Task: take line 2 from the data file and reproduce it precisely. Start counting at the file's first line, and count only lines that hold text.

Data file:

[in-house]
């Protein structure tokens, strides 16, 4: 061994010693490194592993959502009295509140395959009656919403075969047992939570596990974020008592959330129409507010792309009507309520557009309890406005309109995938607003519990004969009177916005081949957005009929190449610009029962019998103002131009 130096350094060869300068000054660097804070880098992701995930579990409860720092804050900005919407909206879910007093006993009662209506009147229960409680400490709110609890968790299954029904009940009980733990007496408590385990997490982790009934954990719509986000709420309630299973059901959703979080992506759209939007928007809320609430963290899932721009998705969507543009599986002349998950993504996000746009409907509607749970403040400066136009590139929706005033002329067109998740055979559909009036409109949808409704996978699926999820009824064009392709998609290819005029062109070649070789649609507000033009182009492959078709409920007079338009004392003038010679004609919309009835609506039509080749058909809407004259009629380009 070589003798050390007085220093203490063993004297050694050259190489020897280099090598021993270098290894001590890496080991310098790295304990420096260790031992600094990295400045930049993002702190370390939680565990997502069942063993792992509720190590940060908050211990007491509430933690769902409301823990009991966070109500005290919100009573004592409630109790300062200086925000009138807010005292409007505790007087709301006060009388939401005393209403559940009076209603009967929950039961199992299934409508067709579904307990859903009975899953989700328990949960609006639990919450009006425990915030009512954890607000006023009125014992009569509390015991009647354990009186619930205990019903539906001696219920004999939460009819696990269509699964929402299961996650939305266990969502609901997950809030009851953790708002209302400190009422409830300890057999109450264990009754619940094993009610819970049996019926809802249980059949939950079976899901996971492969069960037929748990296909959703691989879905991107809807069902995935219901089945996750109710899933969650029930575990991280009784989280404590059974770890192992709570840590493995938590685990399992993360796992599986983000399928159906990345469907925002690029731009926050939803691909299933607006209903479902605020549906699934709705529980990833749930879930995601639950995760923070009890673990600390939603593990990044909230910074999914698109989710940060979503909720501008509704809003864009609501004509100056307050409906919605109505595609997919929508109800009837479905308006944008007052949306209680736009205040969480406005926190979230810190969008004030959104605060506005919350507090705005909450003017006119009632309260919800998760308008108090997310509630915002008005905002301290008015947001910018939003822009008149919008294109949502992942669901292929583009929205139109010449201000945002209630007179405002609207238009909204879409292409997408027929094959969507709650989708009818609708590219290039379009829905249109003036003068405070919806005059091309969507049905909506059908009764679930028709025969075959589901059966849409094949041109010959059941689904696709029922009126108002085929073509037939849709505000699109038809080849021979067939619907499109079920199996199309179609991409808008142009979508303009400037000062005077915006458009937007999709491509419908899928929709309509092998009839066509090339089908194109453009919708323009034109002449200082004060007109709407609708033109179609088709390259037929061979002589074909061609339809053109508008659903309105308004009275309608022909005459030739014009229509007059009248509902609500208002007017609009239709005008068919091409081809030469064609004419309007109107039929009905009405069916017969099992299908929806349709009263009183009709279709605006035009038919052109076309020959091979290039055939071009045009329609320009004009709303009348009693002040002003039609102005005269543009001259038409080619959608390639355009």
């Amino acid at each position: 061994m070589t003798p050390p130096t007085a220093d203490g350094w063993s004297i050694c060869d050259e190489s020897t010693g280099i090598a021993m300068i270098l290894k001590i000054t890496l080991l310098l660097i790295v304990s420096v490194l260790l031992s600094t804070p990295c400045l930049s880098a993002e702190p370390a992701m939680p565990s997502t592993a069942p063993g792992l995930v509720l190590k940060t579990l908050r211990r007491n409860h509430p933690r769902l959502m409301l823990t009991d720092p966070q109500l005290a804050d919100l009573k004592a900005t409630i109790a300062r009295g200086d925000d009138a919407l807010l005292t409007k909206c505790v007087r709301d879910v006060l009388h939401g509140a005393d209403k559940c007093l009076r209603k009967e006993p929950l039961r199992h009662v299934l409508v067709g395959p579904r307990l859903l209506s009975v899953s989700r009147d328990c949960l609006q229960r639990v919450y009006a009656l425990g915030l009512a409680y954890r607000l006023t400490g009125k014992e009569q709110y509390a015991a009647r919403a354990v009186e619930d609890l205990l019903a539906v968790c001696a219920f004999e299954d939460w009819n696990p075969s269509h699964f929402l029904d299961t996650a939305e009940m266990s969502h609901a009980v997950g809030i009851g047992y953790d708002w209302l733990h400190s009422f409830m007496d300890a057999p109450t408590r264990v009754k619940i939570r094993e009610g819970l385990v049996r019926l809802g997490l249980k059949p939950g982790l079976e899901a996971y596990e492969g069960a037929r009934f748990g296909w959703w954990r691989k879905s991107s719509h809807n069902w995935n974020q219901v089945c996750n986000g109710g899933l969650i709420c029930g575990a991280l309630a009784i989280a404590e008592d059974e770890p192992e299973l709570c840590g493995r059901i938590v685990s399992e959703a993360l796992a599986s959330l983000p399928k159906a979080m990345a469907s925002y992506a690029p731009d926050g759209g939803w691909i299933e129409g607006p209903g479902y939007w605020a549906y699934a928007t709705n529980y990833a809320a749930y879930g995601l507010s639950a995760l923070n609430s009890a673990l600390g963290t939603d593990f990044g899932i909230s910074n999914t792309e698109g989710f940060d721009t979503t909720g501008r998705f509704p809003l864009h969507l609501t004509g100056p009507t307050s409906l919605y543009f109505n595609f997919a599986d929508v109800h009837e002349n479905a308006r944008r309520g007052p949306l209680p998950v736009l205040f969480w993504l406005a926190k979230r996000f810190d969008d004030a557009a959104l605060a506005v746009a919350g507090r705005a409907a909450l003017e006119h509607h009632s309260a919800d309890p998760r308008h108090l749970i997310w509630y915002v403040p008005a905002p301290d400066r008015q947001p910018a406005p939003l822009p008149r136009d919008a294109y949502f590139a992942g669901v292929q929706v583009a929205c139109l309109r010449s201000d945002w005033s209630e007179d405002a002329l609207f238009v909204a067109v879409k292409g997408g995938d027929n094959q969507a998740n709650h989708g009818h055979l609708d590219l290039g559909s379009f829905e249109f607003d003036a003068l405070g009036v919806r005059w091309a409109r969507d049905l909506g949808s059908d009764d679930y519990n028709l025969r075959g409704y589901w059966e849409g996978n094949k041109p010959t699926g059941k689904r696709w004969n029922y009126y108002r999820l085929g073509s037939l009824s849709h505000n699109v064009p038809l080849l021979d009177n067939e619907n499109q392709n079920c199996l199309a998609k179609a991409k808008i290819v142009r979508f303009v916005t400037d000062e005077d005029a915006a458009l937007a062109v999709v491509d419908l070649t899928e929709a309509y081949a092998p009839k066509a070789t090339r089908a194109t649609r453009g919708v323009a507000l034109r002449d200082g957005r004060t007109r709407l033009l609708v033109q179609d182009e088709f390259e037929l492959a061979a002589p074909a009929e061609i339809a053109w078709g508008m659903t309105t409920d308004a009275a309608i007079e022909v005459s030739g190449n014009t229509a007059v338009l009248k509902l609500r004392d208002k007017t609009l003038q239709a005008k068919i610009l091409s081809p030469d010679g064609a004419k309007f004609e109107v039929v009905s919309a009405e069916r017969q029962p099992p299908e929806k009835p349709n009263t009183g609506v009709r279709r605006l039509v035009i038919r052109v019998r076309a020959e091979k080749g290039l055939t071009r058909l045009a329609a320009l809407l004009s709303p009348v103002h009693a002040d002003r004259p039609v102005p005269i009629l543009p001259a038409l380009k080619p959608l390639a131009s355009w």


């Protein structure tokens, strides 16, 4: 061994010693490194592993959502009295509140395959009656919403075969047992939570596990974020008592959330129409507010792309009507309520557009309890406005309109995938607003519990004969009177916005081949957005009929190449610009029962019998103002131009 130096350094060869300068000054660097804070880098992701995930579990409860720092804050900005919407909206879910007093006993009662209506009147229960409680400490709110609890968790299954029904009940009980733990007496408590385990997490982790009934954990719509986000709420309630299973059901959703979080992506759209939007928007809320609430963290899932721009998705969507543009599986002349998950993504996000746009409907509607749970403040400066136009590139929706005033002329067109998740055979559909009036409109949808409704996978699926999820009824064009392709998609290819005029062109070649070789649609507000033009182009492959078709409920007079338009004392003038010679004609919309009835609506039509080749058909809407004259009629380009 070589003798050390007085220093203490063993004297050694050259190489020897280099090598021993270098290894001590890496080991310098790295304990420096260790031992600094990295400045930049993002702190370390939680565990997502069942063993792992509720190590940060908050211990007491509430933690769902409301823990009991966070109500005290919100009573004592409630109790300062200086925000009138807010005292409007505790007087709301006060009388939401005393209403559940009076209603009967929950039961199992299934409508067709579904307990859903009975899953989700328990949960609006639990919450009006425990915030009512954890607000006023009125014992009569509390015991009647354990009186619930205990019903539906001696219920004999939460009819696990269509699964929402299961996650939305266990969502609901997950809030009851953790708002209302400190009422409830300890057999109450264990009754619940094993009610819970049996019926809802249980059949939950079976899901996971492969069960037929748990296909959703691989879905991107809807069902995935219901089945996750109710899933969650029930575990991280009784989280404590059974770890192992709570840590493995938590685990399992993360796992599986983000399928159906990345469907925002690029731009926050939803691909299933607006209903479902605020549906699934709705529980990833749930879930995601639950995760923070009890673990600390939603593990990044909230910074999914698109989710940060979503909720501008509704809003864009609501004509100056307050409906919605109505595609997919929508109800009837479905308006944008007052949306209680736009205040969480406005926190979230810190969008004030959104605060506005919350507090705005909450003017006119009632309260919800998760308008108090997310509630915002008005905002301290008015947001910018939003822009008149919008294109949502992942669901292929583009929205139109010449201000945002209630007179405002609207238009909204879409292409997408027929094959969507709650989708009818609708590219290039379009829905249109003036003068405070919806005059091309969507049905909506059908009764679930028709025969075959589901059966849409094949041109010959059941689904696709029922009126108002085929073509037939849709505000699109038809080849021979067939619907499109079920199996199309179609991409808008142009979508303009400037000062005077915006458009937007999709491509419908899928929709309509092998009839066509090339089908194109453009919708323009034109002449200082004060007109709407609708033109179609088709390259037929061979002589074909061609339809053109508008659903309105308004009275309608022909005459030739014009229509007059009248509902609500208002007017609009239709005008068919091409081809030469064609004419309007109107039929009905009405069916017969099992299908929806349709009263009183009709279709605006035009038919052109076309020959091979290039055939071009045009329609320009004009709303009348009693002040002003039609102005005269543009001259038409080619959608390639355009």